The attackers who previously breached and abused the website of free multimedia editor VSDC to distribute the Win32.Bolik.2 banking Trojan have now switched their tactics.
While previously they hacked legitimate websites to hijack download links infected with malware, the hackers are now creating website clones to deliver banking Trojans onto unsuspecting victims’ computers.
This allows them to focus on adding capabilities to their malicious tools instead of wasting time by trying to infiltrate the servers and websites of legitimate businesses.
More to the point, they are actively distributing the bank Win32.Bolik.2 banking Trojan via the nord-vpn[.]club website, an almost perfect clone of the official nordvpn.com site used by the popular NordVPN service.
Thousands of potential victims
The cloned website also has a valid SSL certificate issued by open certificate authority Let’s Encrypt on August 3, with an expiration date of November 1.
Win32.Bolik.2 trojan is an improved version of Win32.Bolik.1 and has qualities of a multicomponent polymorphic file virus state the Doctor Web researchers who spotted the campaign.
“Using this malware, hackers can perform web injections, traffic intercepts, keylogging and steal information from different bank-client systems.”
The operators behind this malicious campaign have launched their attacks on August 8, they are focusing on English-speaking targets and, according to the researchers, thousands have already visited the nord-vpn[.]club website in search of a download link for the NordVPN client.
“The actor is interested in english speaking victims (US/CA/UK/AU). However, he can make exceptions if the victim is valuable,” Doctor Web malware analyst Ivan Korolev told BleepingComputer.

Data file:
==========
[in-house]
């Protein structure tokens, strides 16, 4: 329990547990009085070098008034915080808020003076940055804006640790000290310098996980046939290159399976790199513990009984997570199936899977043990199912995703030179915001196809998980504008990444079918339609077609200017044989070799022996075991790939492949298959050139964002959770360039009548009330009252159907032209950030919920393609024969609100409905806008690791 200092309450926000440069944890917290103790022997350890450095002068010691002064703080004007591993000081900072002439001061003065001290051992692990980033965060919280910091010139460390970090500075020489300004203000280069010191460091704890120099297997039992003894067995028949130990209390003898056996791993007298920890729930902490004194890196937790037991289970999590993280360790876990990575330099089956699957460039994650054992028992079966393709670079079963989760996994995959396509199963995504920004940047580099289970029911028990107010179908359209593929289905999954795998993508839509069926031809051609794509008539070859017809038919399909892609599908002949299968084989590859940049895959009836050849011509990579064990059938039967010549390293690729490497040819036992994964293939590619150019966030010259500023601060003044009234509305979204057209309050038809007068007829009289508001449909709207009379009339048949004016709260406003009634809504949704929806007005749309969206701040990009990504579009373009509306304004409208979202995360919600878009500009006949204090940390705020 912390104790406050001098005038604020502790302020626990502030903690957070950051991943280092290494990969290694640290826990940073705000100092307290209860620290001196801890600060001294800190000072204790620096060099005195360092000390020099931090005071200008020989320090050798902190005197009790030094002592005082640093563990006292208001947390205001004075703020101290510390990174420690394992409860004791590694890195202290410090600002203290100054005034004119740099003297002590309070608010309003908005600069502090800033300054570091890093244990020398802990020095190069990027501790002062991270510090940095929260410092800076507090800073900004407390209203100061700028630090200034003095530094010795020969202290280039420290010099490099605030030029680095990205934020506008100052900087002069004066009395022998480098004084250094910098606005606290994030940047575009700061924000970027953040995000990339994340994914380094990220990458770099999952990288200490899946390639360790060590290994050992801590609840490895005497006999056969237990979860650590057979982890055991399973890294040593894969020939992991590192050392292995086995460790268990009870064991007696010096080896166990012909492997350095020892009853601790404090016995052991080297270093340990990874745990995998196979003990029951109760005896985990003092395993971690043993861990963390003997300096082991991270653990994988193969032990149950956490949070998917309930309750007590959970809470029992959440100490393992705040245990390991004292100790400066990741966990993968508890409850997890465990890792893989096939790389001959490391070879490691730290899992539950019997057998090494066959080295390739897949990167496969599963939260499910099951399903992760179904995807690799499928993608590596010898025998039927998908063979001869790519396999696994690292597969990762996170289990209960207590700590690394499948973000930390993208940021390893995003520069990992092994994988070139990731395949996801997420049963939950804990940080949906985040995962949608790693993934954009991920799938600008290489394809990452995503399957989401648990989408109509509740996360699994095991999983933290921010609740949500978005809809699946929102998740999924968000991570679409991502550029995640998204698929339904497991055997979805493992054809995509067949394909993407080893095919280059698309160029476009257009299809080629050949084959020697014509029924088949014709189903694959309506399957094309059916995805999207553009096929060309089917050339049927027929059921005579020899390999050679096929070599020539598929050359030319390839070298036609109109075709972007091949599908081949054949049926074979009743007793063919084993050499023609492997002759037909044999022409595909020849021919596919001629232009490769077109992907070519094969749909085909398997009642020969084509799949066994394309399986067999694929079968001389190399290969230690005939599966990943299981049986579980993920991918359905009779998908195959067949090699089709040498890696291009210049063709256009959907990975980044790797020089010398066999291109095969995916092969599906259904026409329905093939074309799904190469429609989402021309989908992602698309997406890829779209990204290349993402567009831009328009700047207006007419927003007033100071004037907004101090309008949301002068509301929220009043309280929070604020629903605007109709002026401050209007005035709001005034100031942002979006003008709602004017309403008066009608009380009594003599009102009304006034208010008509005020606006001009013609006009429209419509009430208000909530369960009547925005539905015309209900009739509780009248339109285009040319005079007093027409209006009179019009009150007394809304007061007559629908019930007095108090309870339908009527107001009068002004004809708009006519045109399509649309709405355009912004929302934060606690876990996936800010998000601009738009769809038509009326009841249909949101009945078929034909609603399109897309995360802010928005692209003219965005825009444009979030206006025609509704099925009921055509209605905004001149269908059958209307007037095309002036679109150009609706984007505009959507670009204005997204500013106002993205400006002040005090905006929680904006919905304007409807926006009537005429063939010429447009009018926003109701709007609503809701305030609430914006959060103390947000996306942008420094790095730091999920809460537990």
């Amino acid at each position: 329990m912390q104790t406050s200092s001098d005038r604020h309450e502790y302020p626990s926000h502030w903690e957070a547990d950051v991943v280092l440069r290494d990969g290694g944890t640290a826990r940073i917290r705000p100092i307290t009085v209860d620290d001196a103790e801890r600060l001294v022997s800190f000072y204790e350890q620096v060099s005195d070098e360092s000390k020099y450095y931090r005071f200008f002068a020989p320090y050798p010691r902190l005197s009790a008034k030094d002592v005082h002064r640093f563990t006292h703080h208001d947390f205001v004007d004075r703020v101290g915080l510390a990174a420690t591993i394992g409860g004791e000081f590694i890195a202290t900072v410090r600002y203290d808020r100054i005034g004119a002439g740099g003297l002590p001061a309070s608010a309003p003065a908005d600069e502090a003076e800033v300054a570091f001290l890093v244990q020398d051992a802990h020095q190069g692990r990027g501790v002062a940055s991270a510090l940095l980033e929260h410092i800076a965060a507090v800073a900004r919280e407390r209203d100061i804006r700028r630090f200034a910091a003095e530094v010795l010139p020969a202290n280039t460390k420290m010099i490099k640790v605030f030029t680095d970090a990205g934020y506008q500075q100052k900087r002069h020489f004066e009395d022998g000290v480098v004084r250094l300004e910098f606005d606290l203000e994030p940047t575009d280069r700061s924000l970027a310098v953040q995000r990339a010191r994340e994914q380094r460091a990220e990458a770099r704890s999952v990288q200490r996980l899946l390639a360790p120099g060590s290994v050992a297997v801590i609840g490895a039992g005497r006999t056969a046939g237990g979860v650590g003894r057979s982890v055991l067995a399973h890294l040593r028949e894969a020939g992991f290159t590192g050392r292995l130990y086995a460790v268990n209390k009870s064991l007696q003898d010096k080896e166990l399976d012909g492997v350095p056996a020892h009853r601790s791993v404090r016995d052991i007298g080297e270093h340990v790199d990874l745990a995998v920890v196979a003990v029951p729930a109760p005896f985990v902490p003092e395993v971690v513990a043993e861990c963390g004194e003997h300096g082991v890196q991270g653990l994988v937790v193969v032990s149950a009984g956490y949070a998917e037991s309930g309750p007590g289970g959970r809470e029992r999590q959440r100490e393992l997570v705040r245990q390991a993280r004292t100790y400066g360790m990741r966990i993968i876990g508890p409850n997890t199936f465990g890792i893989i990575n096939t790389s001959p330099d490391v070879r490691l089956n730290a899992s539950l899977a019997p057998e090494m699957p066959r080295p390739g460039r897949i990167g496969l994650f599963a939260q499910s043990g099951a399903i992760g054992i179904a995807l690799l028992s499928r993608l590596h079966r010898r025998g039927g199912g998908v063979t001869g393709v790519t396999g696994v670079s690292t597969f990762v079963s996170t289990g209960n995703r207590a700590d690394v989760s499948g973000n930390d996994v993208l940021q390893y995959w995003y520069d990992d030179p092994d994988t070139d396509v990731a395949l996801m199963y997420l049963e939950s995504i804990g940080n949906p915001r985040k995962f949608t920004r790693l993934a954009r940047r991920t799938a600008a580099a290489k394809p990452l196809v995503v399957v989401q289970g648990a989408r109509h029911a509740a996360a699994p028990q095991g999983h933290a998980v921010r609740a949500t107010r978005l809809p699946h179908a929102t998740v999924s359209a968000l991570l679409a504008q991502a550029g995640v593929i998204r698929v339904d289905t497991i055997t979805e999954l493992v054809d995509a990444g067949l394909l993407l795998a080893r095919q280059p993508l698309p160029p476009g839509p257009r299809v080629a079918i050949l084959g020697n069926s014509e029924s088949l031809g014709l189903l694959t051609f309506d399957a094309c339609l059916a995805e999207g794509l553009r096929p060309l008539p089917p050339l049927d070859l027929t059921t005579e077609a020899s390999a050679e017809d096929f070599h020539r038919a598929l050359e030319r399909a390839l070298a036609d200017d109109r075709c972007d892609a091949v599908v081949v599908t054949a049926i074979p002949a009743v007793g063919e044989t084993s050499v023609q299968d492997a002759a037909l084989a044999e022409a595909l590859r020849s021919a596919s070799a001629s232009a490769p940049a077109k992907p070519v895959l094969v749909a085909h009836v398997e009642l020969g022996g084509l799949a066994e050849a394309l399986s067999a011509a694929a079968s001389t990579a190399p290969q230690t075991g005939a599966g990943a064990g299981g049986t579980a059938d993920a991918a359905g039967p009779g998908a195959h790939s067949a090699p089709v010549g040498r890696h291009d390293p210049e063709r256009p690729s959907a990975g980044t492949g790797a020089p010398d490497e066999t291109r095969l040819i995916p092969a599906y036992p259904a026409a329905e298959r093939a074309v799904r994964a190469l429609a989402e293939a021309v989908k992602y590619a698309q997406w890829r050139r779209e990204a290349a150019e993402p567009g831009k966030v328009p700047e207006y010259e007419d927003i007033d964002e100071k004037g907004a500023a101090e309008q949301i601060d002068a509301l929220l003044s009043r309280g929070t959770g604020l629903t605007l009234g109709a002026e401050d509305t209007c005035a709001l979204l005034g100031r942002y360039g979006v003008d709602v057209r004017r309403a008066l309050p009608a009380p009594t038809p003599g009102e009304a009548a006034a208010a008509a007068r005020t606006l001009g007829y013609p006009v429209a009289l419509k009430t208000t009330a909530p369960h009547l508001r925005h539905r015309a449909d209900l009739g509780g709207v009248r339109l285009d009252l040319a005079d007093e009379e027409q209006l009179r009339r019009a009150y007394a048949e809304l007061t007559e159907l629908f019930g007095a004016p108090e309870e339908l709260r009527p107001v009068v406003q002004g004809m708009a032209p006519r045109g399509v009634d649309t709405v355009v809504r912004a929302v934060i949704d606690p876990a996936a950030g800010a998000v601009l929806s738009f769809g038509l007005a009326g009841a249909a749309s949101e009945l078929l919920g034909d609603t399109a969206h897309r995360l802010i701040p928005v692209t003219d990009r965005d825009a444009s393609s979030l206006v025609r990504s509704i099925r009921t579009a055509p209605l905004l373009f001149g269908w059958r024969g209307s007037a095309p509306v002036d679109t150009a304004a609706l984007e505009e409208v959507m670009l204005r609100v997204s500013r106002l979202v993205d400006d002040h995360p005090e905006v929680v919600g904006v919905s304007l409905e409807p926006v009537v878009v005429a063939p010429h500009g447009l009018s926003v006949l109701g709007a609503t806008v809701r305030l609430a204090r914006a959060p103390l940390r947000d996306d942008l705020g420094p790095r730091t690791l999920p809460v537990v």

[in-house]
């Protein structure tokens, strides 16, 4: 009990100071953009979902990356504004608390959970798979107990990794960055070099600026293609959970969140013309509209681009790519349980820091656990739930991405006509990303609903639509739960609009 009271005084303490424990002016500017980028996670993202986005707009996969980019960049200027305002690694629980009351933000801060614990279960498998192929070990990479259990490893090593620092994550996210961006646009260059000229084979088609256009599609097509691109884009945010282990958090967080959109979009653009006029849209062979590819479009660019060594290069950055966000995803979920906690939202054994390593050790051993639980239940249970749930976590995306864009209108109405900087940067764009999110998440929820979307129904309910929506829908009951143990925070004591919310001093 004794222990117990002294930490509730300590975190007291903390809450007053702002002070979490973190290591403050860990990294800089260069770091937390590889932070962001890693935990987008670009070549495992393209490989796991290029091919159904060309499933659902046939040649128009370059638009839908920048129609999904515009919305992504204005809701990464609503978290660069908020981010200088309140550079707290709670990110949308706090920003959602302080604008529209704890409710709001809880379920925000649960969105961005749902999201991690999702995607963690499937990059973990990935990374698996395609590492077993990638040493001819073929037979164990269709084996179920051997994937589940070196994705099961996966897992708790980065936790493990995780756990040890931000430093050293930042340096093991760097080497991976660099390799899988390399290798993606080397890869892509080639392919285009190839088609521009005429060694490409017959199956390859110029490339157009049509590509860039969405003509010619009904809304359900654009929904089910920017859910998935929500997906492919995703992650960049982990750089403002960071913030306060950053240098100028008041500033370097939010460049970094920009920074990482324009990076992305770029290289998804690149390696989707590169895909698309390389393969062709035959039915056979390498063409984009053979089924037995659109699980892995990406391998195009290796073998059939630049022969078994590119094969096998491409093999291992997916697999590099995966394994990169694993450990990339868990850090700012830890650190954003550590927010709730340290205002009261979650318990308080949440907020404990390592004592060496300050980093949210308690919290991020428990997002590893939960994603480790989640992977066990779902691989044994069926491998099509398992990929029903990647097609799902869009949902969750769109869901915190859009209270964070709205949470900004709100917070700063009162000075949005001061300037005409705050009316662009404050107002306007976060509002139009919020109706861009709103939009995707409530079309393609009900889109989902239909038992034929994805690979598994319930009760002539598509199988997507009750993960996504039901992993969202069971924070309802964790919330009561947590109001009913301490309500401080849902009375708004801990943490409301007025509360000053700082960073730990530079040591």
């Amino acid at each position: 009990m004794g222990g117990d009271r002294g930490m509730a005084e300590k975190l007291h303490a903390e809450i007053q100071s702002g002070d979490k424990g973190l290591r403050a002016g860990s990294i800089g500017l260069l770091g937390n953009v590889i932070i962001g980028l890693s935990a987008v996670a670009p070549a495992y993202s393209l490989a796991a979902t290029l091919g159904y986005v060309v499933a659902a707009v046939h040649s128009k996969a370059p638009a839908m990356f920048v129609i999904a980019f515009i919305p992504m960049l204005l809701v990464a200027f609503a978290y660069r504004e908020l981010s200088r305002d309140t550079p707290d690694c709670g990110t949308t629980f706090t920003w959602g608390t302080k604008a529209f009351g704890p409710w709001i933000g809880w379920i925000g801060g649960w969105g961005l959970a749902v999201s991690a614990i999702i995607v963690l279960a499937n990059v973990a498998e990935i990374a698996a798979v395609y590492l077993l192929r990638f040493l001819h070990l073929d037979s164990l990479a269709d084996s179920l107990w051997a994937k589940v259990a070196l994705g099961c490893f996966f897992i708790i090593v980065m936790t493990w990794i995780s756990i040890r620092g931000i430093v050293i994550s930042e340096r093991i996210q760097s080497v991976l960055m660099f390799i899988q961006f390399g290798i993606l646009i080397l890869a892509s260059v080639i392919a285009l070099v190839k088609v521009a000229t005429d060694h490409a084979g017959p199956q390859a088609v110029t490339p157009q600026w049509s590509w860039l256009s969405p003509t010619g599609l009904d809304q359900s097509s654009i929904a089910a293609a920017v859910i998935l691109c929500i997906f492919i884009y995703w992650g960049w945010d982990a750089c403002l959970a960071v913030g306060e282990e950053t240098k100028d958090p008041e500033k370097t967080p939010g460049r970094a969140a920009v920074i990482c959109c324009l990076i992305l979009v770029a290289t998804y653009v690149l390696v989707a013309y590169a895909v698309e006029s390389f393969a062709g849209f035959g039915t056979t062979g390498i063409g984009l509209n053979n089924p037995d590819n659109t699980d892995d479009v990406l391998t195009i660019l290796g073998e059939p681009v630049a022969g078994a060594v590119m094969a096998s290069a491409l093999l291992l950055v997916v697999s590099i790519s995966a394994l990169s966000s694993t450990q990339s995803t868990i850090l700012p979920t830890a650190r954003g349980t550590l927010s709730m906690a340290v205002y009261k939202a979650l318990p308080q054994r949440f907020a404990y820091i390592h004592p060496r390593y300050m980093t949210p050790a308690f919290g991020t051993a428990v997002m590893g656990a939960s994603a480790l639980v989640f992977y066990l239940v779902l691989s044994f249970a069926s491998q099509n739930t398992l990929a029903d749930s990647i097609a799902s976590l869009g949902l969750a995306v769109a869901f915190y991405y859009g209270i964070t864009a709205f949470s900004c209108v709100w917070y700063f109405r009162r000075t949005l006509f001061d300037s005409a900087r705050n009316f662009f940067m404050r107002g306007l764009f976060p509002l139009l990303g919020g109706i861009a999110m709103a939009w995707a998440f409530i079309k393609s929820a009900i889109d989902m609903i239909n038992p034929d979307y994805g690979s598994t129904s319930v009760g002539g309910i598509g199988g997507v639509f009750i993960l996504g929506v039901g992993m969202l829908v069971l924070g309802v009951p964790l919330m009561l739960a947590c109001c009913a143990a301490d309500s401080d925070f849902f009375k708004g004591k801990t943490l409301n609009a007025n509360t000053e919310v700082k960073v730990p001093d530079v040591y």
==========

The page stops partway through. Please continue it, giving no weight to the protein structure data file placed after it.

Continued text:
He also said that the hackers are using the malware “mainly as keylogger/traffic sniffer/backdoor” after successfully infecting their victims.
The infected NordVPN installers will actually install the NordVPN client to avoid raising suspicions while dropping the Win32.Bolik.2 Trojan malicious payload behind the scenes on the now compromised system.
Spreading malware via cloned sites
A cocktail of banking trojans and information stealers – Win32.Bolik.2 and Trojan.PWS.Stealer.26645 (Predator The Thief) – was also delivered to their targets by the same hacker group behind this malware campaign with the help of two other cloned websites in late June 2019:
This is not the first campaign these bad actors have used to infect their victims with malware since, as mentioned in the beginning, they also used to hack legitimate sites to hijack download links and replace them with their own malicious payloads.
Back in April, the website of the free multimedia editor VSDC was breached by the hackers, the second time in two years actually, with the download links being used to distribute the Win32.Bolik.2 banking trojan and the Trojan.PWS.Stealer (KPOT stealer) info stealer.
The users who downloaded and installed the compromised VSDC installer potentially infected their computers with the multi-component polymorphic banking Trojan, and had sensitive info stolen from browsers, their Microsoft accounts, various messenger apps, and several other programs.
Indicators of compromise of Win32.Bolik.2, Trojan.PWS.Stealer.26645 (Predator The Thief), AZORult, and BackDoor.HRDP.32 samples, as well as network indicators including command-and-control server and distribution domains, are provided by Doctor Web’s researchers on GitHub.
Online scammers love to pretend to be trusted companies when trying to fool their victims. Because NordVPN is such a widely trusted online security company, scammers pretend to be us as well. They do this to steal users’ money or infect their PCs with malware.
Always double-check information if you have even the slightest suspicion. Also, never give out personal information that has no relation to our services or transfer your money via wiring service. If you have any doubt, always contact NordVPN through one of our official channels.
Source: Bleeping Computer